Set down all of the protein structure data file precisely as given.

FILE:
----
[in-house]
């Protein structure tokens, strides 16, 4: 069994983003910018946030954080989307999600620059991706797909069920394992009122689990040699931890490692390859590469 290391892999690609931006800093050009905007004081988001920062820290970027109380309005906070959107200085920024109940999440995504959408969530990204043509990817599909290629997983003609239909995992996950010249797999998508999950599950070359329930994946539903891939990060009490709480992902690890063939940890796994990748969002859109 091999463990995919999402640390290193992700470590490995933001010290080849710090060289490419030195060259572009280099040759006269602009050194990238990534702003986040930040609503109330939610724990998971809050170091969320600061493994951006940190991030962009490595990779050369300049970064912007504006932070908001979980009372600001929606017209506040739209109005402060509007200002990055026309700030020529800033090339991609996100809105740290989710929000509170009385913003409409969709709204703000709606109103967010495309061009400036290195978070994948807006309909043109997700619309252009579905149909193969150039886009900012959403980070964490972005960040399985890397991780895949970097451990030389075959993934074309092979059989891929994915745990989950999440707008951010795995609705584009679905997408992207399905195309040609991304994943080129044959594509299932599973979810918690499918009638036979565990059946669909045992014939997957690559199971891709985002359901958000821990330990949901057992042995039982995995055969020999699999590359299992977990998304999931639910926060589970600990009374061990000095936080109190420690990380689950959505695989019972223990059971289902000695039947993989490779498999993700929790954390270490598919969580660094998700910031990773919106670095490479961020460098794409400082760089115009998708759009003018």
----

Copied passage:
[in-house]
């Protein structure tokens, strides 16, 4: 069994983003910018946030954080989307999600620059991706797909069920394992009122689990040699931890490692390859590469 290391892999690609931006800093050009905007004081988001920062820290970027109380309005906070959107200085920024109940999440995504959408969530990204043509990817599909290629997983003609239909995992996950010249797999998508999950599950070359329930994946539903891939990060009490709480992902690890063939940890796994990748969002859109 091999463990995919999402640390290193992700470590490995933001010290080849710090060289490419030195060259572009280099040759006269602009050194990238990534702003986040930040609503109330939610724990998971809050170091969320600061493994951006940190991030962009490595990779050369300049970064912007504006932070908001979980009372600001929606017209506040739209109005402060509007200002990055026309700030020529800033090339991609996100809105740290989710929000509170009385913003409409969709709204703000709606109103967010495309061009400036290195978070994948807006309909043109997700619309252009579905149909193969150039886009900012959403980070964490972005960040399985890397991780895949970097451990030389075959993934074309092979059989891929994915745990989950999440707008951010795995609705584009679905997408992207399905195309040609991304994943080129044959594509299932599973979810918690499918009638036979565990059946669909045992014939997957690559199971891709985002359901958000821990330990949901057992042995039982995995055969020999699999590359299992977990998304999931639910926060589970600990009374061990000095936080109190420690990380689950959505695989019972223990059971289902000695039947993989490779498999993700929790954390270490598919969580660094998700910031990773919106670095490479961020460098794409400082760089115009998708759009003018």